Sure, Christmas is officially observed 25 December, but this annual celebration of peace on Earth and goodwill toward our fellow humans — plus, cookies — is the ideal justification for a few weeks of year-end merriment.
Arriving between the long night of the winter solstice and the fresh start of the new year, it’s the ideal time for personal reflection, family gatherings, rampant revelry, and twinkling lights festooning every possible surface, including evergreen trees, rooftops, shrubbery, and bookshelves.
From shopping to baking, infatuation to heartbreak, family harmony to long-held feuds, every moment of the holidays is laden with storytelling opportunities. And that’s very merry, indeed, for book lovers.
The island nation of Iceland has much to recommend it: breathtaking scenery, the creamiest yogurt, friendly inhabitants, amazing seafood, and a charming holiday tradition: the Christmas Book Flood called Jólabókaflóðið.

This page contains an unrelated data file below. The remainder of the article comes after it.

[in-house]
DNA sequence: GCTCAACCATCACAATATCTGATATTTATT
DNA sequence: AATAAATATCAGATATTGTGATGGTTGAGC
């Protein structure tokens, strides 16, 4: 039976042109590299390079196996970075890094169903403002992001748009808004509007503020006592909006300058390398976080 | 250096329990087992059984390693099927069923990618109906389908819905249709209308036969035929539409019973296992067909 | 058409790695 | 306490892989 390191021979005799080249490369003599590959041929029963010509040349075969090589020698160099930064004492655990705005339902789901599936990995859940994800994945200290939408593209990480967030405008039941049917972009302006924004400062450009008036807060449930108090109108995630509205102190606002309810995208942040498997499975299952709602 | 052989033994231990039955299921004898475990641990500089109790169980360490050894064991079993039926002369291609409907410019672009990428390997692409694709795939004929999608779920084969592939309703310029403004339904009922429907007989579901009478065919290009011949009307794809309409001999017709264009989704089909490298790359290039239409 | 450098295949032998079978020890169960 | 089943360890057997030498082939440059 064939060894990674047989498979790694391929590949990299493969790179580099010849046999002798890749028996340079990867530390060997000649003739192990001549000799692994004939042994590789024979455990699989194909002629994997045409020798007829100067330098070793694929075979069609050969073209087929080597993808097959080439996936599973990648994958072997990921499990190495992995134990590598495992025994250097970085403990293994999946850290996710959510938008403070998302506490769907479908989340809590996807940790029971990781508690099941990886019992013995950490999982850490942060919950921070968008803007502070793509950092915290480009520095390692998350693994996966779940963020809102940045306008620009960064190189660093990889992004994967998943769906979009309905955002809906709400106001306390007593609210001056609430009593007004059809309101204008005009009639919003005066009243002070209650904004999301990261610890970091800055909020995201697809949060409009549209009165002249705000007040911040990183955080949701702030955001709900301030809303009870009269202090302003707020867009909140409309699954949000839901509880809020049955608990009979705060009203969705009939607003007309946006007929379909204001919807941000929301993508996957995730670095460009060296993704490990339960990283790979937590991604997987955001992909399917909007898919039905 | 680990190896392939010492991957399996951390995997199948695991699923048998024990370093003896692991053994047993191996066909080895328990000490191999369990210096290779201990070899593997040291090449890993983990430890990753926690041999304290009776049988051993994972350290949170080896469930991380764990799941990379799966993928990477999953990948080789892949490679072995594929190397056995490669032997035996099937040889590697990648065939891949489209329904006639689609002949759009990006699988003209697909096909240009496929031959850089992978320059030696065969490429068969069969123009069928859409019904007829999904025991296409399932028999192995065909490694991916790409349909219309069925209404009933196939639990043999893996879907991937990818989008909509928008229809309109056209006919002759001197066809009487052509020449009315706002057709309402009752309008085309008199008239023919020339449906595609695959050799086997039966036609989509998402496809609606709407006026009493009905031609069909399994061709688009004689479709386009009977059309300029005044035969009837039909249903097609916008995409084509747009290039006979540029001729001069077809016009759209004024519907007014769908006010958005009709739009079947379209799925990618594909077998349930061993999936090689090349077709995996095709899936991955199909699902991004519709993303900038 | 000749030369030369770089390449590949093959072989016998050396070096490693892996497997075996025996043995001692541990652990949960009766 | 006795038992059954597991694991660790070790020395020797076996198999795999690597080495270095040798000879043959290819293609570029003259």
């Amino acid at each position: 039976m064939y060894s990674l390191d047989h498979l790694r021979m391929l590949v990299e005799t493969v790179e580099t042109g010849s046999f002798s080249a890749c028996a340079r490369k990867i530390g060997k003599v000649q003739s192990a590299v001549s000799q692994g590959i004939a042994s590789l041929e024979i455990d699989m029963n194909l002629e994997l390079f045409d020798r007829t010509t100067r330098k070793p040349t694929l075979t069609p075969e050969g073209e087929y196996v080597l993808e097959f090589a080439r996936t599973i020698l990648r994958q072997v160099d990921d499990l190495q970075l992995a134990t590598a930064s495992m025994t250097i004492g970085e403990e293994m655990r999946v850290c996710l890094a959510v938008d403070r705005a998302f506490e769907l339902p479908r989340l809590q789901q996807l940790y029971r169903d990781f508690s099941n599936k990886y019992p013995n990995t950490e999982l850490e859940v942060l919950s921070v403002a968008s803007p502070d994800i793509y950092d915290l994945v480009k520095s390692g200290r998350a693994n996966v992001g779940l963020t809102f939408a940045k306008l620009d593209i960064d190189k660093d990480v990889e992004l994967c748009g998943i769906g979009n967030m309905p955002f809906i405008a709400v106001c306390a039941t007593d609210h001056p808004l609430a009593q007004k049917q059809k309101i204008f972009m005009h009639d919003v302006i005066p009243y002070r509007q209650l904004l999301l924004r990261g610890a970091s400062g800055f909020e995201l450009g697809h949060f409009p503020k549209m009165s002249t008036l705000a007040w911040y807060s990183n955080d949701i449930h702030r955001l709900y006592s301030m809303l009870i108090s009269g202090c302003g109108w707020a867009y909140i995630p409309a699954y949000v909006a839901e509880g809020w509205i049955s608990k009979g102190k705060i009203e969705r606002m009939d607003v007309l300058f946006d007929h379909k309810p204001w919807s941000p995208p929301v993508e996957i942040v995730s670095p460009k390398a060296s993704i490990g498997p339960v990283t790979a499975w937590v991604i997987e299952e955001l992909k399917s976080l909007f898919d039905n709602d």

Holiday choice: A charming coming-of-age story in snowy Philadelphia, or eerie stories starring Krampus, the Christmas-y demon who drags bad children to the underworld. Or both! 'Cause what good is nice without naughty?!
This weekend, we recommend a getaway to a lake-side resort in Vermont... where you'll find yourself right smack in the middle of a romantic comedy with real, messy people who make real, messy mistakes.
Russian Teacakes are like butter bombs of happiness. The original recipe in this classic cookbook is the hands-down, best-ever holiday cookie. If you've never tried these fluffy white puffs of joy, now is the time.
The shortest day, the longest night, the transition to deep midwinter — the winter solstice is a powerful date on the calendar. This moving poem by British author Susan Cooper captures its magic. Welcome, Yule!
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Top image courtesy of Rodion Kutsaev/Unsplash.